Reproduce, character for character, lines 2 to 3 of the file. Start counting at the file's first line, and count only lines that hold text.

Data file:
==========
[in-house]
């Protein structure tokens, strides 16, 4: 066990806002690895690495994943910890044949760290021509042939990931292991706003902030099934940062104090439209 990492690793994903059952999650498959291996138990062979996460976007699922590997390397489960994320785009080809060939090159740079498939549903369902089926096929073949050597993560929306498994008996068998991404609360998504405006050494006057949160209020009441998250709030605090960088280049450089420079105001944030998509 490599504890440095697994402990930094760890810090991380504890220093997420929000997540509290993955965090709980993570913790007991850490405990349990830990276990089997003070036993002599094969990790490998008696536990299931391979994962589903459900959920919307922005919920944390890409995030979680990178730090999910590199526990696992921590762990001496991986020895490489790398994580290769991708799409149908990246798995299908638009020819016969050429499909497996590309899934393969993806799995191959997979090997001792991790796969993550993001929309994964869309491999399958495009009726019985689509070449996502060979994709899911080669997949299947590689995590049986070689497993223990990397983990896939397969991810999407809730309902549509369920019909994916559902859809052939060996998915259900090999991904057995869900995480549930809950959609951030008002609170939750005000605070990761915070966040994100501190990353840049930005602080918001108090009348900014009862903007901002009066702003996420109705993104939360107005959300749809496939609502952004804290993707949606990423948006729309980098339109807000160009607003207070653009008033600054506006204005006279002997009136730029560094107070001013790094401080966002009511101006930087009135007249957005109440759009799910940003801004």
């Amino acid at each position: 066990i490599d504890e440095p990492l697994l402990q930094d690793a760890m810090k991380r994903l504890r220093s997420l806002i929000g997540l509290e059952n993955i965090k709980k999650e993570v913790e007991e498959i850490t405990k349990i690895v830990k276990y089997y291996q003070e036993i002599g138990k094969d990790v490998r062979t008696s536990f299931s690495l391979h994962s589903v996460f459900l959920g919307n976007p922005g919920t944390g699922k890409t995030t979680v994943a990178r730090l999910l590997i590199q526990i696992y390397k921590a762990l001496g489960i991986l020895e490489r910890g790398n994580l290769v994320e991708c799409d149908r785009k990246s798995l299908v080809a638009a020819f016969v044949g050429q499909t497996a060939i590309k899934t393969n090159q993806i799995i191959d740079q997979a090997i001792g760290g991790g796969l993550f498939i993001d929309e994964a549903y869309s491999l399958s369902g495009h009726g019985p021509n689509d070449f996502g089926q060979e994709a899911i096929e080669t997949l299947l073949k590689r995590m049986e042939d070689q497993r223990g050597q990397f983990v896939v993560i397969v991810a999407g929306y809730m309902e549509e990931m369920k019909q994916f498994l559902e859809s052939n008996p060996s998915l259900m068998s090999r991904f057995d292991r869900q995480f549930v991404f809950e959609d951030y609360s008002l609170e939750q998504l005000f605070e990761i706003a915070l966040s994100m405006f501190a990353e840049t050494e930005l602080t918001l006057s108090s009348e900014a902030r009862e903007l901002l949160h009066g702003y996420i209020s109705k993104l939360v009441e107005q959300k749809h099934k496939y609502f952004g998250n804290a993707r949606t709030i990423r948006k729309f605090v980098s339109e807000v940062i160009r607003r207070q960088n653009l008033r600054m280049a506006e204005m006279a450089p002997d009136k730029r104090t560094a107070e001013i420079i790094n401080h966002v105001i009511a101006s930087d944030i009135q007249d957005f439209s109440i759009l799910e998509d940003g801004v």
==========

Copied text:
């Protein structure tokens, strides 16, 4: 066990806002690895690495994943910890044949760290021509042939990931292991706003902030099934940062104090439209 990492690793994903059952999650498959291996138990062979996460976007699922590997390397489960994320785009080809060939090159740079498939549903369902089926096929073949050597993560929306498994008996068998991404609360998504405006050494006057949160209020009441998250709030605090960088280049450089420079105001944030998509 490599504890440095697994402990930094760890810090991380504890220093997420929000997540509290993955965090709980993570913790007991850490405990349990830990276990089997003070036993002599094969990790490998008696536990299931391979994962589903459900959920919307922005919920944390890409995030979680990178730090999910590199526990696992921590762990001496991986020895490489790398994580290769991708799409149908990246798995299908638009020819016969050429499909497996590309899934393969993806799995191959997979090997001792991790796969993550993001929309994964869309491999399958495009009726019985689509070449996502060979994709899911080669997949299947590689995590049986070689497993223990990397983990896939397969991810999407809730309902549509369920019909994916559902859809052939060996998915259900090999991904057995869900995480549930809950959609951030008002609170939750005000605070990761915070966040994100501190990353840049930005602080918001108090009348900014009862903007901002009066702003996420109705993104939360107005959300749809496939609502952004804290993707949606990423948006729309980098339109807000160009607003207070653009008033600054506006204005006279002997009136730029560094107070001013790094401080966002009511101006930087009135007249957005109440759009799910940003801004």
């Amino acid at each position: 066990i490599d504890e440095p990492l697994l402990q930094d690793a760890m810090k991380r994903l504890r220093s997420l806002i929000g997540l509290e059952n993955i965090k709980k999650e993570v913790e007991e498959i850490t405990k349990i690895v830990k276990y089997y291996q003070e036993i002599g138990k094969d990790v490998r062979t008696s536990f299931s690495l391979h994962s589903v996460f459900l959920g919307n976007p922005g919920t944390g699922k890409t995030t979680v994943a990178r730090l999910l590997i590199q526990i696992y390397k921590a762990l001496g489960i991986l020895e490489r910890g790398n994580l290769v994320e991708c799409d149908r785009k990246s798995l299908v080809a638009a020819f016969v044949g050429q499909t497996a060939i590309k899934t393969n090159q993806i799995i191959d740079q997979a090997i001792g760290g991790g796969l993550f498939i993001d929309e994964a549903y869309s491999l399958s369902g495009h009726g019985p021509n689509d070449f996502g089926q060979e994709a899911i096929e080669t997949l299947l073949k590689r995590m049986e042939d070689q497993r223990g050597q990397f983990v896939v993560i397969v991810a999407g929306y809730m309902e549509e990931m369920k019909q994916f498994l559902e859809s052939n008996p060996s998915l259900m068998s090999r991904f057995d292991r869900q995480f549930v991404f809950e959609d951030y609360s008002l609170e939750q998504l005000f605070e990761i706003a915070l966040s994100m405006f501190a990353e840049t050494e930005l602080t918001l006057s108090s009348e900014a902030r009862e903007l901002l949160h009066g702003y996420i209020s109705k993104l939360v009441e107005q959300k749809h099934k496939y609502f952004g998250n804290a993707r949606t709030i990423r948006k729309f605090v980098s339109e807000v940062i160009r607003r207070q960088n653009l008033r600054m280049a506006e204005m006279a450089p002997d009136k730029r104090t560094a107070e001013i420079i790094n401080h966002v105001i009511a101006s930087d944030i009135q007249d957005f439209s109440i759009l799910e998509d940003g801004v």